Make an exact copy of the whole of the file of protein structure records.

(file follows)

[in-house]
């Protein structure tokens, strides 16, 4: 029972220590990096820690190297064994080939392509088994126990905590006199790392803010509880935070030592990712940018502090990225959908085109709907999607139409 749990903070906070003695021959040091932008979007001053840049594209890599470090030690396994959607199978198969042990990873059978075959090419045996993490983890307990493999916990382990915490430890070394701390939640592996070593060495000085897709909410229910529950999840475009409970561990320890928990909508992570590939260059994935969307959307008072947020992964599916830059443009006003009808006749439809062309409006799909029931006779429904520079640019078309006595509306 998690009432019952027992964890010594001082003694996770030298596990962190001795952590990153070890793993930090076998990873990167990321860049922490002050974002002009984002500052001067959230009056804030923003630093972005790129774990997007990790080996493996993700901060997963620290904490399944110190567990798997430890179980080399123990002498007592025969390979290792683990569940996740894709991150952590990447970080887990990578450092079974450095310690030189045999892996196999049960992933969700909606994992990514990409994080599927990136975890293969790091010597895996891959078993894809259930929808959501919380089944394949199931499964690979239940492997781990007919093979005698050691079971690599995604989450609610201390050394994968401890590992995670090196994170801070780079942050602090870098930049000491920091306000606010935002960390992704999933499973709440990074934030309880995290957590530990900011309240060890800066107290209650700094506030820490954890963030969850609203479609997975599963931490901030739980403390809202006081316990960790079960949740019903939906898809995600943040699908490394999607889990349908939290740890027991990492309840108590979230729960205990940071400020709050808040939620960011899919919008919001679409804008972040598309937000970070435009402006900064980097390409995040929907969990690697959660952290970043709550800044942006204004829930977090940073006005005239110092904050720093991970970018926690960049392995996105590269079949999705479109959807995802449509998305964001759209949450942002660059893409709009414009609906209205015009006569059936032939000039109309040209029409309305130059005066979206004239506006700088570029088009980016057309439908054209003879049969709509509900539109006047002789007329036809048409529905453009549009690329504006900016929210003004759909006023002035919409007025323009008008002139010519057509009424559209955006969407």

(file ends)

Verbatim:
[in-house]
């Protein structure tokens, strides 16, 4: 029972220590990096820690190297064994080939392509088994126990905590006199790392803010509880935070030592990712940018502090990225959908085109709907999607139409 749990903070906070003695021959040091932008979007001053840049594209890599470090030690396994959607199978198969042990990873059978075959090419045996993490983890307990493999916990382990915490430890070394701390939640592996070593060495000085897709909410229910529950999840475009409970561990320890928990909508992570590939260059994935969307959307008072947020992964599916830059443009006003009808006749439809062309409006799909029931006779429904520079640019078309006595509306 998690009432019952027992964890010594001082003694996770030298596990962190001795952590990153070890793993930090076998990873990167990321860049922490002050974002002009984002500052001067959230009056804030923003630093972005790129774990997007990790080996493996993700901060997963620290904490399944110190567990798997430890179980080399123990002498007592025969390979290792683990569940996740894709991150952590990447970080887990990578450092079974450095310690030189045999892996196999049960992933969700909606994992990514990409994080599927990136975890293969790091010597895996891959078993894809259930929808959501919380089944394949199931499964690979239940492997781990007919093979005698050691079971690599995604989450609610201390050394994968401890590992995670090196994170801070780079942050602090870098930049000491920091306000606010935002960390992704999933499973709440990074934030309880995290957590530990900011309240060890800066107290209650700094506030820490954890963030969850609203479609997975599963931490901030739980403390809202006081316990960790079960949740019903939906898809995600943040699908490394999607889990349908939290740890027991990492309840108590979230729960205990940071400020709050808040939620960011899919919008919001679409804008972040598309937000970070435009402006900064980097390409995040929907969990690697959660952290970043709550800044942006204004829930977090940073006005005239110092904050720093991970970018926690960049392995996105590269079949999705479109959807995802449509998305964001759209949450942002660059893409709009414009609906209205015009006569059936032939000039109309040209029409309305130059005066979206004239506006700088570029088009980016057309439908054209003879049969709509509900539109006047002789007329036809048409529905453009549009690329504006900016929210003004759909006023002035919409007025323009008008002139010519057509009424559209955006969407």